1. When it comes to the truth or falsity of any claim of fact, it is a binary proposition, as I have pointed out before. To say something is "mostly true", for example, is to say "Something very similar to this is true, but this is false." The same goes when saying something is "mostly false". It means "Something very similar to a direct negation of this is true, and this is false." This is the crux of what you were getting at when you said the sentence is "technically accurate", I believe.
  2. The claim of falsehood (or "incorrect-hood" as the case may be) is simplistic, yes. But the claim it is stated in response to is also simplistic. It does not do article subject justice (and would even damage the article by making it more difficult to parse), to respond to a simplistic claim with technical language, caveats and equivocating. When the claim is made that "X is good fer ya!" we shouldn't respond "In sufficiently low doses, under the proper circumstances, X is actually capable of producing certain metabolic changes which can be beneficial to a very small percentage of the population to a very small degree, but comes with significant harmful side effects that cause the medical community to not recommend X as a treatment or supplement." That's just confusing for a lede. Instead, we should say "No, it isn't," and save the precise and detailed explanation for the body. ᛗᛁᛟᛚᚾᛁᚱPants Tell me all about it. 14:31, 4 April 2017 (UTC)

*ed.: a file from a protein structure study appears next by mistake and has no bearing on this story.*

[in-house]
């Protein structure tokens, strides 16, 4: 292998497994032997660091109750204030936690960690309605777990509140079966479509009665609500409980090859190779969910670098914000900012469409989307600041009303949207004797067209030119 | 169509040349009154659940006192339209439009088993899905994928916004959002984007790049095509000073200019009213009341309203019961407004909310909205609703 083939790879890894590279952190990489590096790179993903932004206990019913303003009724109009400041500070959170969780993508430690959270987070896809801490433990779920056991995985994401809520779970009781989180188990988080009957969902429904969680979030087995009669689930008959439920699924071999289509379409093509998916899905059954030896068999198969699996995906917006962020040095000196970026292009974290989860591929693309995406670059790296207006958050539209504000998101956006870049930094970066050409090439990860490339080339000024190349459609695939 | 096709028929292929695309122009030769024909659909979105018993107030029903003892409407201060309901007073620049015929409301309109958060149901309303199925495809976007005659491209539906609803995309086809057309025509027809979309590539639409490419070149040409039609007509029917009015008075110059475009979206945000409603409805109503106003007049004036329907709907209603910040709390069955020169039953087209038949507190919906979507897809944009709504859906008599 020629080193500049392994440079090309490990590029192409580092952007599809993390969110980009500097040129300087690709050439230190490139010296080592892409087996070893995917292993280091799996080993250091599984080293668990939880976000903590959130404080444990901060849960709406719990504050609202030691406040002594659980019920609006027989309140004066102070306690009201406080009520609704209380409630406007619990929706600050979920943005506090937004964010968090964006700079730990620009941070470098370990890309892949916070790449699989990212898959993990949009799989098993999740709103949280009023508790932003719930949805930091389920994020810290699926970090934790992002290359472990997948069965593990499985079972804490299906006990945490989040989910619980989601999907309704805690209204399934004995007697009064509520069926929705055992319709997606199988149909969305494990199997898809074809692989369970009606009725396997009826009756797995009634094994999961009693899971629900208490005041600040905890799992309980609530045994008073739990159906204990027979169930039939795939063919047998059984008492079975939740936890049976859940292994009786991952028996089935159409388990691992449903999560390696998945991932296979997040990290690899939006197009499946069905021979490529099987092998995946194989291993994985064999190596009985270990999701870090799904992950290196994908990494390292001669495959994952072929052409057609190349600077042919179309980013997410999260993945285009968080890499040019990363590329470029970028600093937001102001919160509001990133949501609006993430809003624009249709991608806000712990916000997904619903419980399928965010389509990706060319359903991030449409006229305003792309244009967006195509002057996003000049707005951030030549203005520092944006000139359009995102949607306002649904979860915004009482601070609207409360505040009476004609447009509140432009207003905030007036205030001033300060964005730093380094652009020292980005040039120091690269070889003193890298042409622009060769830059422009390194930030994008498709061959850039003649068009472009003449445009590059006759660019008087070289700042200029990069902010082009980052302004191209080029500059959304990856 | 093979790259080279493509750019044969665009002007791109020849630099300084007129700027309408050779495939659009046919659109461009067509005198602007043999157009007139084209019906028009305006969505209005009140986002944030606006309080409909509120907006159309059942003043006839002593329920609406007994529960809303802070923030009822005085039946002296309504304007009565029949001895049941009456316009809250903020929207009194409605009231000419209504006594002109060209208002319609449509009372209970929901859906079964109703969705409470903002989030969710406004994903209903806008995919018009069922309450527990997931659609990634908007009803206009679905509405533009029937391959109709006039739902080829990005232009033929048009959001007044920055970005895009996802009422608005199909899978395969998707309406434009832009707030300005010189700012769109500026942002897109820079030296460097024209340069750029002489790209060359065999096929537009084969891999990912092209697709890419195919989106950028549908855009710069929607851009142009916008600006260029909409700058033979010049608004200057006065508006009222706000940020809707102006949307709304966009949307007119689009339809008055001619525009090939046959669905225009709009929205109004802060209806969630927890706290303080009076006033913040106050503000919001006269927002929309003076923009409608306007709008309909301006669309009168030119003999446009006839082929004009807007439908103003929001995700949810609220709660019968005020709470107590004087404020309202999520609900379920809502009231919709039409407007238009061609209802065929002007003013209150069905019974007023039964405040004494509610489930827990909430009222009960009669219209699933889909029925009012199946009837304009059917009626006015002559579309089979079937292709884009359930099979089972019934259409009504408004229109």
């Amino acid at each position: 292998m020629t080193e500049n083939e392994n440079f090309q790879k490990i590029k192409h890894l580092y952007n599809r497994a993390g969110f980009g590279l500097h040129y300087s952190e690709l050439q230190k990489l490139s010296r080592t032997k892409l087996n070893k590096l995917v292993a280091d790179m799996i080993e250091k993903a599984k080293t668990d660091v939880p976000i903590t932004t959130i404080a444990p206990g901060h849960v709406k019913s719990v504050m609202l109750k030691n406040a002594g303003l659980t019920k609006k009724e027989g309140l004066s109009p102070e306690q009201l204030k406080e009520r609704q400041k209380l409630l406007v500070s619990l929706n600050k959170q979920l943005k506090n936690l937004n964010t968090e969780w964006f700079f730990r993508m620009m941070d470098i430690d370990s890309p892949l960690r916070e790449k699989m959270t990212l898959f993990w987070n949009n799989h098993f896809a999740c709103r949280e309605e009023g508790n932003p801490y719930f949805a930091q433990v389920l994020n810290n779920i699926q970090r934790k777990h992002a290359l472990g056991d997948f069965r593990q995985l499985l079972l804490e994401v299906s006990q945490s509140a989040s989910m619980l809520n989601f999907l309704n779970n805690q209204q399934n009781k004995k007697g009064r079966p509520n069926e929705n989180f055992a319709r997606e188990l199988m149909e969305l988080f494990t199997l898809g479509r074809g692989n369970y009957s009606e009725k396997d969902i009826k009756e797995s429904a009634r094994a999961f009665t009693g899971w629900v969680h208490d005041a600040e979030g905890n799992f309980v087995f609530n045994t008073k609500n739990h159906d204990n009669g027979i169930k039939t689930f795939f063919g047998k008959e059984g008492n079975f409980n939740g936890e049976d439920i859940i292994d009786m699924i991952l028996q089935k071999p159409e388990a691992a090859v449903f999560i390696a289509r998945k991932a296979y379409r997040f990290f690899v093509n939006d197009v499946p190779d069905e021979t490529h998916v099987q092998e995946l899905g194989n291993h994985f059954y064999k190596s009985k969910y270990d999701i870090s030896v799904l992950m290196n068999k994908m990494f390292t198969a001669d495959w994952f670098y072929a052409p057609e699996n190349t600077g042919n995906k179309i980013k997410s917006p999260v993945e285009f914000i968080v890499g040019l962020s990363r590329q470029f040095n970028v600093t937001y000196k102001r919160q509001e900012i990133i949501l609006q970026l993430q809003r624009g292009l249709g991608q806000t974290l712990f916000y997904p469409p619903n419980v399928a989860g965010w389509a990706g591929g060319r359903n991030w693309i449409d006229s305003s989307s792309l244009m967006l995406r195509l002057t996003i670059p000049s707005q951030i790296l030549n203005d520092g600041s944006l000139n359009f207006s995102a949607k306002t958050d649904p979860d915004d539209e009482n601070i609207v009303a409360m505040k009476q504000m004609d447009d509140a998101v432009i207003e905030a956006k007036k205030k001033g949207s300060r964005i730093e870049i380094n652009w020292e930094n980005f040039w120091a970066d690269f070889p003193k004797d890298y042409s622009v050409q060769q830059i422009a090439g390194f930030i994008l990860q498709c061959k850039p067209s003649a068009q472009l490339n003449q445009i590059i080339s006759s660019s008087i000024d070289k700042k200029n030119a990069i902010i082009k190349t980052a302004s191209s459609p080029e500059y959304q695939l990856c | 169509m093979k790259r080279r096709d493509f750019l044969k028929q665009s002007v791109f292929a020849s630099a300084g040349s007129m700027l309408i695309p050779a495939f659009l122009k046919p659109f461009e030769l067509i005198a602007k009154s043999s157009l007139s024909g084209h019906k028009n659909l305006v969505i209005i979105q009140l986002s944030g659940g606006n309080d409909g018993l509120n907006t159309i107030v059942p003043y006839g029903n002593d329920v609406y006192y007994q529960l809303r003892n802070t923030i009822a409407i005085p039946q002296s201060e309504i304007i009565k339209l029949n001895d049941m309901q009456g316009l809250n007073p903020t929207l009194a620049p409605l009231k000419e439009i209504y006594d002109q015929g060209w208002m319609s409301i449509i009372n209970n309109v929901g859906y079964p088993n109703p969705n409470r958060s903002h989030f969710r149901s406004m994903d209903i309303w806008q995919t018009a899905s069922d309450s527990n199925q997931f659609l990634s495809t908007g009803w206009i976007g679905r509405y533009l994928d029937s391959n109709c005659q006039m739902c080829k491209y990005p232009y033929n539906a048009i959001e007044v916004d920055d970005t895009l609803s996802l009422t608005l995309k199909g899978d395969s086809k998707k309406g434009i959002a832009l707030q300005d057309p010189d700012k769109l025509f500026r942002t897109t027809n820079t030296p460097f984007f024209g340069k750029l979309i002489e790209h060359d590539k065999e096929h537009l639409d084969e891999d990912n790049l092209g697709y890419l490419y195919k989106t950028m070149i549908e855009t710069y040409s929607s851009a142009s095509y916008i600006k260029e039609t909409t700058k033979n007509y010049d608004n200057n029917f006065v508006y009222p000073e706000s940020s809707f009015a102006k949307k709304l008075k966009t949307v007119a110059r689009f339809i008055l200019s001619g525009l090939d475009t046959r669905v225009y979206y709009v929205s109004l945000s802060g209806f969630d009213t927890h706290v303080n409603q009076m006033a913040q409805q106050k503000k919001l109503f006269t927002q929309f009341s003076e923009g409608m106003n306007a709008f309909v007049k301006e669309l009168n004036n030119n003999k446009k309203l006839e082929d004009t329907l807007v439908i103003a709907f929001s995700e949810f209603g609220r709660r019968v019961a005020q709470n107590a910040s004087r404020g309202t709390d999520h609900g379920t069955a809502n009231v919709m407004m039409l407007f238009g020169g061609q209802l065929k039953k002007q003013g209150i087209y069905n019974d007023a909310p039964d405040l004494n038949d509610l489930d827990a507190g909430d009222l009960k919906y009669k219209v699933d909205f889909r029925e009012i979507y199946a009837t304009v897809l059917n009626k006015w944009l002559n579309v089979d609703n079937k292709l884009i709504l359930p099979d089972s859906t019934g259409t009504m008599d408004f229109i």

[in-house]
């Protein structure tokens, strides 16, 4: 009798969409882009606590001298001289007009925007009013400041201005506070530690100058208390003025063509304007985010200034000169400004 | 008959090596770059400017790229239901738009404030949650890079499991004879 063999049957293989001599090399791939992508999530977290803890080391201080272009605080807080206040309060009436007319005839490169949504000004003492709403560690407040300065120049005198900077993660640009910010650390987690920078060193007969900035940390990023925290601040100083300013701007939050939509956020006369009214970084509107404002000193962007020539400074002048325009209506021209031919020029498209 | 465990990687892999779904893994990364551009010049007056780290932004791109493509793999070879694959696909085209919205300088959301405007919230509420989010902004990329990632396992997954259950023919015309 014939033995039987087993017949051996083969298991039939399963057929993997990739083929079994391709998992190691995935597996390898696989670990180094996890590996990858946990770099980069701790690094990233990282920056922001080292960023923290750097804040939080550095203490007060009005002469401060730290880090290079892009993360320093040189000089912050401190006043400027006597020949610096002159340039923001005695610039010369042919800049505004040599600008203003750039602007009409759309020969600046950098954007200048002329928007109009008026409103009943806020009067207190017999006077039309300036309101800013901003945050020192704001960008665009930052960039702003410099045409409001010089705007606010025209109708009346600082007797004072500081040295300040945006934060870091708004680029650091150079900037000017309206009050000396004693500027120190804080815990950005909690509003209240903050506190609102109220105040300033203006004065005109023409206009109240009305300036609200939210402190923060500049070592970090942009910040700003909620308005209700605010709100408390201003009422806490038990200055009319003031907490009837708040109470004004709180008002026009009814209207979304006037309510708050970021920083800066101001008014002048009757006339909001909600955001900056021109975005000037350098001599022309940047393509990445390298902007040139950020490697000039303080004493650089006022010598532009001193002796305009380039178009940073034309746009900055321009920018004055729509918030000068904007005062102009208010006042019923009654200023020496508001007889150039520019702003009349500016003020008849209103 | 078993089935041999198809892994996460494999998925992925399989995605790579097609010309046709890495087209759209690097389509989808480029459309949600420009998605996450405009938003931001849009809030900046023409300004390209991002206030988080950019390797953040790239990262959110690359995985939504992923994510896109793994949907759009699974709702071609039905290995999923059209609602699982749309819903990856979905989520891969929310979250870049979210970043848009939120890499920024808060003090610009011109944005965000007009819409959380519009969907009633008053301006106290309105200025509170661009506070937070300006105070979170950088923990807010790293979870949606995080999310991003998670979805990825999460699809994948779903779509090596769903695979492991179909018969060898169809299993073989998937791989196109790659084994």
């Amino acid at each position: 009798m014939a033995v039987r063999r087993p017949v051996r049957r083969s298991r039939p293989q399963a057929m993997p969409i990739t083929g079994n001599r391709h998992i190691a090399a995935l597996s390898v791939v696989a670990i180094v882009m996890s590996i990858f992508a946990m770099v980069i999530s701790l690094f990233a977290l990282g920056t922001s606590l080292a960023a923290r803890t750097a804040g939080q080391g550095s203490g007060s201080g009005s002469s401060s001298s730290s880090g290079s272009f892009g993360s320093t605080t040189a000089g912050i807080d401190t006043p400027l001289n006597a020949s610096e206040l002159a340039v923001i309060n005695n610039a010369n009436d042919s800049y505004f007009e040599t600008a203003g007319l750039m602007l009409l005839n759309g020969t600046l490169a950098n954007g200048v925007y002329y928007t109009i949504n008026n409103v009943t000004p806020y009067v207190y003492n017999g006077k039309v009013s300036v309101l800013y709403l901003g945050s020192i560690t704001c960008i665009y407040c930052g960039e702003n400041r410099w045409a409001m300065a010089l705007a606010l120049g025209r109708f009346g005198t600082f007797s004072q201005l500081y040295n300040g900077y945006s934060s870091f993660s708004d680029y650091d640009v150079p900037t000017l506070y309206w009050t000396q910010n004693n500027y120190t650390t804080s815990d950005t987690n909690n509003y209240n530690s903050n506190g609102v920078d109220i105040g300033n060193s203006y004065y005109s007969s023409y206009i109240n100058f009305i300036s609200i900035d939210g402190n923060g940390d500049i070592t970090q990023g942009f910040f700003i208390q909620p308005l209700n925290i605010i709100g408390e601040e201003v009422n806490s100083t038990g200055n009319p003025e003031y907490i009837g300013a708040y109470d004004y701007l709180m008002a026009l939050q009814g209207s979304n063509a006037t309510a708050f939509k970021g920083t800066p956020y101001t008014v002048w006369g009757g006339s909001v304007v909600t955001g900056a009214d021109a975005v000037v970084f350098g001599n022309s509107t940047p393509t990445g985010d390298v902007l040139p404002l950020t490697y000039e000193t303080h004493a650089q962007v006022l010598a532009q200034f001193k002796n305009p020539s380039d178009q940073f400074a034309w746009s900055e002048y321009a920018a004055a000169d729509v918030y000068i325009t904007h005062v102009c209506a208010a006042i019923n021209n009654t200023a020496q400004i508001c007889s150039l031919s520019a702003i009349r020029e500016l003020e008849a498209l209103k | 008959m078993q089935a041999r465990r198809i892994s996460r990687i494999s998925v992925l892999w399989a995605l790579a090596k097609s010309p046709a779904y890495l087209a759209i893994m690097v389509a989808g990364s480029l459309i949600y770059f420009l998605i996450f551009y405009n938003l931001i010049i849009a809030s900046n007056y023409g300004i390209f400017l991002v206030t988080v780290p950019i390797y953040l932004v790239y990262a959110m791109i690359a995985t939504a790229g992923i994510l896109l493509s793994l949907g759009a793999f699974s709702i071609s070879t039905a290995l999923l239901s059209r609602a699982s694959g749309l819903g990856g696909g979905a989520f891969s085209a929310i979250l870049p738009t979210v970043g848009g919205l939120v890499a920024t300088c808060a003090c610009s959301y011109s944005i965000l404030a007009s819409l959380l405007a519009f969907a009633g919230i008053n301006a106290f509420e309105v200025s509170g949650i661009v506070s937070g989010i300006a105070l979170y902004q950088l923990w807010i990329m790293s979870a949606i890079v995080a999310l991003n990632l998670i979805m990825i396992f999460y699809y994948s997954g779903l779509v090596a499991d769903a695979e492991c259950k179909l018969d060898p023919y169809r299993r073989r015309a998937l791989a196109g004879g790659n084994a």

@ᛗᛁᛟᛚᚾᛁᚱPants But "No, it isn't" isn't the whole story, and only talks about some of the proponents, moreover it refers to the rather vague "belief that certain foods can affect the acidity (pH) of the body" which could really refer to either of the above groups (cancer quacks or the bone debate). What you are suggesting sounds a lot like editorializing to me. Our job isn't to oversimplify things just so that we can get our point across. Our job is to display the facts impartially. Conciseness is a virtue, but only so long as it does not impact precision. — InsertCleverPhraseHere 14:47, 4 April 2017 (UTC)